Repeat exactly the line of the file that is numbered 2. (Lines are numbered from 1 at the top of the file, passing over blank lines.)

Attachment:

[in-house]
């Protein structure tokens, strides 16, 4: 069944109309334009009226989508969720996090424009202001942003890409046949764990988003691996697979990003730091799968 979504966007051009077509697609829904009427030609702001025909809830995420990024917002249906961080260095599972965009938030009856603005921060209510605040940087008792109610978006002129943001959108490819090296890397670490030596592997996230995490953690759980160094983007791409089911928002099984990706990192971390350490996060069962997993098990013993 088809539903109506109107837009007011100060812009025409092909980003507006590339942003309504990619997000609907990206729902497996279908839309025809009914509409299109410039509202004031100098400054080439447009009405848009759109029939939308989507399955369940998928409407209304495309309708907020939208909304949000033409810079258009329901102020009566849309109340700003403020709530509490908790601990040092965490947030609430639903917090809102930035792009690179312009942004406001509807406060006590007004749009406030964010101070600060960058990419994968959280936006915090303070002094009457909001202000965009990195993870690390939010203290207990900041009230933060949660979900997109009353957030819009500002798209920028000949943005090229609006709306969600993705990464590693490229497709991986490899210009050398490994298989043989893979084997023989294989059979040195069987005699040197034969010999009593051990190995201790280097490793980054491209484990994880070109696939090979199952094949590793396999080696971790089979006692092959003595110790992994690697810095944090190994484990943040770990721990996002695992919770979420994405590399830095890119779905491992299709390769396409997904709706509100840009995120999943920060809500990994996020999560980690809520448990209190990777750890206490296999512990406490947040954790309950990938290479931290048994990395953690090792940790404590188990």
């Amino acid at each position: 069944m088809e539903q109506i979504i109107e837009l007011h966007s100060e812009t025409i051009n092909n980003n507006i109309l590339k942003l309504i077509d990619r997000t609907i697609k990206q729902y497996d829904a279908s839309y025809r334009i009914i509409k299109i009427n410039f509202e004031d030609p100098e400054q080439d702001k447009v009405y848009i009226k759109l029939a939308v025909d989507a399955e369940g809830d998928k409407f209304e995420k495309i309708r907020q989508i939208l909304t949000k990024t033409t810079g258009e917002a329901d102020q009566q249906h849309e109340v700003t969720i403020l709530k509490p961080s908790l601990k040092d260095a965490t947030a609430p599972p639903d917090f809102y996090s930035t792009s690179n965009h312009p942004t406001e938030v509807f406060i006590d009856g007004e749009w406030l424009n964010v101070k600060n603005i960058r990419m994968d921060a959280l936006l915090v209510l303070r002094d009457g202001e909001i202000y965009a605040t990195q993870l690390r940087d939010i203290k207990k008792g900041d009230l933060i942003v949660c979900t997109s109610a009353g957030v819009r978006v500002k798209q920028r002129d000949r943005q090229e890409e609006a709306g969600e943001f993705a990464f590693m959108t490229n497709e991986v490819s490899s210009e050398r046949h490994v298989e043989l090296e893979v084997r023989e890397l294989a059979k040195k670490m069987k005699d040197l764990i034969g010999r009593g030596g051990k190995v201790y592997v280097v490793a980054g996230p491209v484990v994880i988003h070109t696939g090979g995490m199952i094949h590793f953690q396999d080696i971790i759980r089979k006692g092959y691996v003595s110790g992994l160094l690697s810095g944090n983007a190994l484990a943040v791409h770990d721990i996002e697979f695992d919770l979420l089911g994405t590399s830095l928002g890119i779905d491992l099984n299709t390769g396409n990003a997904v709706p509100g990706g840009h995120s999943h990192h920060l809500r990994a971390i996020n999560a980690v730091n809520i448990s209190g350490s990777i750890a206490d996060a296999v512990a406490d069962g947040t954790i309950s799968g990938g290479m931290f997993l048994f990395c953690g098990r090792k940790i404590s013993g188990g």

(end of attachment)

């Protein structure tokens, strides 16, 4: 069944109309334009009226989508969720996090424009202001942003890409046949764990988003691996697979990003730091799968 979504966007051009077509697609829904009427030609702001025909809830995420990024917002249906961080260095599972965009938030009856603005921060209510605040940087008792109610978006002129943001959108490819090296890397670490030596592997996230995490953690759980160094983007791409089911928002099984990706990192971390350490996060069962997993098990013993 088809539903109506109107837009007011100060812009025409092909980003507006590339942003309504990619997000609907990206729902497996279908839309025809009914509409299109410039509202004031100098400054080439447009009405848009759109029939939308989507399955369940998928409407209304495309309708907020939208909304949000033409810079258009329901102020009566849309109340700003403020709530509490908790601990040092965490947030609430639903917090809102930035792009690179312009942004406001509807406060006590007004749009406030964010101070600060960058990419994968959280936006915090303070002094009457909001202000965009990195993870690390939010203290207990900041009230933060949660979900997109009353957030819009500002798209920028000949943005090229609006709306969600993705990464590693490229497709991986490899210009050398490994298989043989893979084997023989294989059979040195069987005699040197034969010999009593051990190995201790280097490793980054491209484990994880070109696939090979199952094949590793396999080696971790089979006692092959003595110790992994690697810095944090190994484990943040770990721990996002695992919770979420994405590399830095890119779905491992299709390769396409997904709706509100840009995120999943920060809500990994996020999560980690809520448990209190990777750890206490296999512990406490947040954790309950990938290479931290048994990395953690090792940790404590188990």